General Joshua L. Chamberlain and a Fatherhood Journey

Joshua Lawrence Chamberlain, c. 1864

On October 18, 1864, Brigadier General Joshua Lawrence Chamberlain wrote a letter to his wife, Frances Caroline. This letter – though written during the war period – is unique and gives a glimpse of fatherhood, rather than war.

Chamberlain is usually remembered for his famed and pop-culturalized defense of Little Round Top at Gettysburg or for leadership moments at Petersburg or Appomattox. However, the battlefield accounts and legends about this officer only reveal part of the man. Joshua L. Chamberlain was a complex historical figure – humble and self-promoting, conservative and liberal, warrior and father.

This particular letter, penned during a trip to his parents’ home in Brewer, Maine, details the journey of a father and his son. Chamberlain was in Maine, still recovering from his “death-bed” injuries sustained at Petersburg in June, but was able to make the trip to the family home via steamer, visiting friends along the way. Harold Wyllys – the general’s six year old son – went along on the excursion, and some of the letter reports on his behavior and appearance, undoubtedly to please his mother. Apparently, Wyllys’s older sister, Grace “Daisy”, stayed home.

A reproduction sewing pattern cover for a boy’s outfit from the Civil War Era.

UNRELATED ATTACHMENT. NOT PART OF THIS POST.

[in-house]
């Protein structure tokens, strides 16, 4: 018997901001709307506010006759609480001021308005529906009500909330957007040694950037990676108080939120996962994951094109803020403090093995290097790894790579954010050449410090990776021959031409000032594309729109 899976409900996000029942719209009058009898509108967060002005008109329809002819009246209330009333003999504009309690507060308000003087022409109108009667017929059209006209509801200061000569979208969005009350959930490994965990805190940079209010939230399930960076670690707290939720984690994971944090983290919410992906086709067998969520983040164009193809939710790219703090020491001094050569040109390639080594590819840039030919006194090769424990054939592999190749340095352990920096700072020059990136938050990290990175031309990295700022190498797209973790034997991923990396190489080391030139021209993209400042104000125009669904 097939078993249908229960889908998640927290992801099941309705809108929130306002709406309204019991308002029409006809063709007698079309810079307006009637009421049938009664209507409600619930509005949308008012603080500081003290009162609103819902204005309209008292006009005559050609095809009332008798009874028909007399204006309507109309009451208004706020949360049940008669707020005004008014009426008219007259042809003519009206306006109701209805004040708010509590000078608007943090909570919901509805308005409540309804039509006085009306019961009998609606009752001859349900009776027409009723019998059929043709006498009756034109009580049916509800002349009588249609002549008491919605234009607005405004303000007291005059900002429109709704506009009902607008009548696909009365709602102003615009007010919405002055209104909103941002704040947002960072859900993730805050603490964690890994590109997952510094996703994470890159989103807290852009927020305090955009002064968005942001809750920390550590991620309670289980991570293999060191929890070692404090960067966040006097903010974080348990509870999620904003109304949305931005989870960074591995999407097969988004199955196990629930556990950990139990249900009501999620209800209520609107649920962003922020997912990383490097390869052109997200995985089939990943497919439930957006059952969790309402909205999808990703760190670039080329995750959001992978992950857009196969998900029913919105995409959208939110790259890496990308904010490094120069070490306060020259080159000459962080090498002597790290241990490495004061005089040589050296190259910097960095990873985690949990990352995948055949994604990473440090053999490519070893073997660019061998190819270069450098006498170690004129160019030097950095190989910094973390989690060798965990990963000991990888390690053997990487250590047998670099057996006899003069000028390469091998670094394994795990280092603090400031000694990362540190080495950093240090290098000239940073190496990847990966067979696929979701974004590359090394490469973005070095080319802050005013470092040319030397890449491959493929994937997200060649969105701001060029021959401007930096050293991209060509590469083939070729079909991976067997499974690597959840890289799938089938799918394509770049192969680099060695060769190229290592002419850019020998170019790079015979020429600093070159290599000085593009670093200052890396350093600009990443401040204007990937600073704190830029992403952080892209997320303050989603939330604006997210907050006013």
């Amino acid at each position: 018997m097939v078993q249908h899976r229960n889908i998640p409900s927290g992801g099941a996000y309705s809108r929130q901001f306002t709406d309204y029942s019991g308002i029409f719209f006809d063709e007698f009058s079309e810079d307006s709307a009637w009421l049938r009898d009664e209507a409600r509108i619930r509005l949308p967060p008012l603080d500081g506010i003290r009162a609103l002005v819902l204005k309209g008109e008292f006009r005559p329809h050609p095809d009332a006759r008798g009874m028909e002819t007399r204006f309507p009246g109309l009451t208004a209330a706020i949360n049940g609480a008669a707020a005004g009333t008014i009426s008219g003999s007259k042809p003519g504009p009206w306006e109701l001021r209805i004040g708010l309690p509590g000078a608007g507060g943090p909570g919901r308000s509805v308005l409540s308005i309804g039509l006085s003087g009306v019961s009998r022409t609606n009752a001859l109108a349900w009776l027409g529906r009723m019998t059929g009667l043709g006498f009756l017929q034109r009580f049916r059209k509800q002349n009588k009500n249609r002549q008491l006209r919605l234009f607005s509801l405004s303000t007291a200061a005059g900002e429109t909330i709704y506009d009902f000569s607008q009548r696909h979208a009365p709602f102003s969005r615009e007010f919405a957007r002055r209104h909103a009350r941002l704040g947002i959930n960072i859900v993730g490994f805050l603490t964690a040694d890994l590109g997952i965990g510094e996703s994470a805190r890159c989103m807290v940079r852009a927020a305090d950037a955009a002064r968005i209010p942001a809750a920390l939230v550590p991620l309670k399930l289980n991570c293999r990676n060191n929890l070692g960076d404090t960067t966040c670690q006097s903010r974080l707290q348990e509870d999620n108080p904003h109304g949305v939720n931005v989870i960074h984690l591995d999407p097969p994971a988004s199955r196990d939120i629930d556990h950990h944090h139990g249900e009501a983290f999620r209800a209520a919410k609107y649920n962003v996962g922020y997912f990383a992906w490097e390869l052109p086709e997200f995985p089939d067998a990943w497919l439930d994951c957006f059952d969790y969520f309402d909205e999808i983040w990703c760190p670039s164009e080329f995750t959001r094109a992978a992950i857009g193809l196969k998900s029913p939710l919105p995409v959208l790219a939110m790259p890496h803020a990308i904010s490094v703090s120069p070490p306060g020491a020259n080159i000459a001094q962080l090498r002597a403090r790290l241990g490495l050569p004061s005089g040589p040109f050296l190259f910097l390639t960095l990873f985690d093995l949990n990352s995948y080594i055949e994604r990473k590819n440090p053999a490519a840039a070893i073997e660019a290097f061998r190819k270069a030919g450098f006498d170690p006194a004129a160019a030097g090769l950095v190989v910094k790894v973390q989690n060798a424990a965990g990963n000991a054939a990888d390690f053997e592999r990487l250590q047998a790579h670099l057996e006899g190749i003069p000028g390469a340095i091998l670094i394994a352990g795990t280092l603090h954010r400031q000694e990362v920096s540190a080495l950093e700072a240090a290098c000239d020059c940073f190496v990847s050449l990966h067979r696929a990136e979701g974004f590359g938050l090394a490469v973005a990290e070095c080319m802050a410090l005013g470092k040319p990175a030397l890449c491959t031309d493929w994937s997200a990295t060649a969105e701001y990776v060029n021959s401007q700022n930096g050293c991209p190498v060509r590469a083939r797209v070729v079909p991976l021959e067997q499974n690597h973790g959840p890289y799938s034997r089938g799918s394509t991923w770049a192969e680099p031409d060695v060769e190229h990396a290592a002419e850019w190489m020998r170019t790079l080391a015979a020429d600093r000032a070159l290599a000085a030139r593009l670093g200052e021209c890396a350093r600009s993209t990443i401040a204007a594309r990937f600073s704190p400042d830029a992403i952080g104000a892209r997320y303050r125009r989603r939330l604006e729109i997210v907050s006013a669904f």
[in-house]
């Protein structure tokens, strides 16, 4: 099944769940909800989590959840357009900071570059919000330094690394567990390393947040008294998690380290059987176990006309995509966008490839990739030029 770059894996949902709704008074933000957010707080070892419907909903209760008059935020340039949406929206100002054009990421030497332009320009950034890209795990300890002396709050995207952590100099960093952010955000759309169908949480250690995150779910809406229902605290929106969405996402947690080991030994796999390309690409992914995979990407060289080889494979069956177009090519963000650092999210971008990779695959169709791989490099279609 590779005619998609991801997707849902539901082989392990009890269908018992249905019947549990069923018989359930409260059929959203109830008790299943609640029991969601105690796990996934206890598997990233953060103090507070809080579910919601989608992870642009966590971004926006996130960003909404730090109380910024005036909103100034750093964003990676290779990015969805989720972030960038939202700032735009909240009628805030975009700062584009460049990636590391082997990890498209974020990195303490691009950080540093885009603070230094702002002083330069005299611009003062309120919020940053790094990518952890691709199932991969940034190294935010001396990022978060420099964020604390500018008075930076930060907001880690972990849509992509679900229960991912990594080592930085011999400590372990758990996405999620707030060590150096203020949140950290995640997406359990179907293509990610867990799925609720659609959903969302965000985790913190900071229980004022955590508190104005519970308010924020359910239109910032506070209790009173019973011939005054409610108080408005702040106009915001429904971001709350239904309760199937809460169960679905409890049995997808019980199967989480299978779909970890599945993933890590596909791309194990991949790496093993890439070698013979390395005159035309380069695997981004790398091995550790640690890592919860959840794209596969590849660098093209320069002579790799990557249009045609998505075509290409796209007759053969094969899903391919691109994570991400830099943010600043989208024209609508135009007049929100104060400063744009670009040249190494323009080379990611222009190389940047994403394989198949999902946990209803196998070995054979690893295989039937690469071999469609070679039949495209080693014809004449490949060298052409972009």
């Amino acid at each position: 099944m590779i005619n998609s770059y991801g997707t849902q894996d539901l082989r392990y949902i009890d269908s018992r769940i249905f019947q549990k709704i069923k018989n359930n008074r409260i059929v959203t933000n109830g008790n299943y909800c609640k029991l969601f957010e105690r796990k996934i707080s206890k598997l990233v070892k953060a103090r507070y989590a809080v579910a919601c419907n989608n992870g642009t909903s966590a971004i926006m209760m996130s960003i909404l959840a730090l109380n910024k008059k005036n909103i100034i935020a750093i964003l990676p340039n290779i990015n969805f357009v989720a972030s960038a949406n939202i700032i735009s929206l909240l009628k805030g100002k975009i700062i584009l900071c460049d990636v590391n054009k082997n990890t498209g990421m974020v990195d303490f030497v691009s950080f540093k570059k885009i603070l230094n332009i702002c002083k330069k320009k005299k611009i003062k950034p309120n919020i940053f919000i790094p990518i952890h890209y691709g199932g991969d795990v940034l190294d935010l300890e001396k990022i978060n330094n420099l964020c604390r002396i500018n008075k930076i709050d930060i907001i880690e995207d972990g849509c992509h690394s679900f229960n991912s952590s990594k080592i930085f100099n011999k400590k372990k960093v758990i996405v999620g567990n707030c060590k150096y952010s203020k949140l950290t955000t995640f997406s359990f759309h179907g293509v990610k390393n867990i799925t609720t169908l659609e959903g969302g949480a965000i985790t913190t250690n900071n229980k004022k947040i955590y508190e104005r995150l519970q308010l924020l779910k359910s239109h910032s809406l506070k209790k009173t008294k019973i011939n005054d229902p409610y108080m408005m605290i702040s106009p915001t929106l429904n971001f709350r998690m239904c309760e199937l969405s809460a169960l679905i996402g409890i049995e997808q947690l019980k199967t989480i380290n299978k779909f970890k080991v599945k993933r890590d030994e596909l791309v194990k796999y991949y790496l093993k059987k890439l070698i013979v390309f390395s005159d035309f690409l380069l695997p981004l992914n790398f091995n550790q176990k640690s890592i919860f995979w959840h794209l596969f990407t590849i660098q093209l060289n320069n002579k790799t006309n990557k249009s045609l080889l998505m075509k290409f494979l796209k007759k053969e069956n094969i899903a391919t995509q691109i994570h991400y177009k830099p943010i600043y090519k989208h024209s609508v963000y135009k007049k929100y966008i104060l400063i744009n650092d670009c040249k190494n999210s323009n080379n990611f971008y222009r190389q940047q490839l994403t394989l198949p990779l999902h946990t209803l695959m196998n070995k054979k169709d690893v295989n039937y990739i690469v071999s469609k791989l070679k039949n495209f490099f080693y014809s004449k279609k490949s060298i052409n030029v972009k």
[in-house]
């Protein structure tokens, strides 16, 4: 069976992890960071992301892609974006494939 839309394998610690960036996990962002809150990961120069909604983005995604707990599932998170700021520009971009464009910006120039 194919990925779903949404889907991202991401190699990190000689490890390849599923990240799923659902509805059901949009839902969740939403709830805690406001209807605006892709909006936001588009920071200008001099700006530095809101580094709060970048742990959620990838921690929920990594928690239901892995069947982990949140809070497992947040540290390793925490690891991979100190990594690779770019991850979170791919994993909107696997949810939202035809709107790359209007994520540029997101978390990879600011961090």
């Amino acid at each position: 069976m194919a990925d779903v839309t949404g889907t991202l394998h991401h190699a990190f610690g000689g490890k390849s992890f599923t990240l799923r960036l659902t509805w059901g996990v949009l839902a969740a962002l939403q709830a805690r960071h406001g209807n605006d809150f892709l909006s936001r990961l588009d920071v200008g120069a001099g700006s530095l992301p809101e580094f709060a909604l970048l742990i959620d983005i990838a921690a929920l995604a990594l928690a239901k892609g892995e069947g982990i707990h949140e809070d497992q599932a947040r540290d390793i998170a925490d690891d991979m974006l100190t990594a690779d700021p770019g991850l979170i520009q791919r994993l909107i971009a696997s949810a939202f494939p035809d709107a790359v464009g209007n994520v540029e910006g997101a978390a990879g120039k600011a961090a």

Given Wyllys’s age and the regular emphasis on his appearance and clothes, it is very possible that he had just made the style transition to trouser pants. During this era, children under the age of five or six wore “dresses” or gowns and often hair to their shoulders; some of this was style, much of it was practicality for taking care of little ones and their physical needs. The trip with dad and frequent mention of clothes suggests that young Wyllys had started a new stage of his life and had probably begun wearing “little boy’s clothes” instead of toddler outfits. Perhaps he even had a military-inspired suit which was a popular style for young boys during the war era and typically patterned off a loose-fitted Zouave uniform.

We think of Civil War generals as battlefield commanders and military soldiers, but most were volunteer warriors with civilian pursuits and families waiting for them and the conflict’s end. General Chamberlain unashamedly gave a glimpse of his role as a father with proud, memorable moments and examples of the less desirable occurrences encountered by parents through history’s eras.

(Spelling, punctuation, and emphasis is original; paragraph breaks added for easier reading.)

Brewer Oct. 18th 1864

Dear Fanny,

I have the honor to report that I arrived safely here with my staff-officer, your much respected son. I found him a real hero. His conduct, and I judge, his appearance, too, made him a conspicuous object of interest and attention all along our route. Of course I found “Missy” Libby at the depot waiting for me. Mr. and Mrs. Libby were away, but Miss Katie made a beautiful hostess. She and her friend Miss Stelle seemed very much devoted to Wyllys. Also John Brown and Phil who called in the evening. He called on Mrs. Bacon and Wyllys became perfectly absorbed over their magnificent parrot. He had her out of the cage in short order, and seemed more amazed at the parrot’s performances, scolding, crying, singing, laughing, whistling, and then he was at the antics of William Eaton’s dog.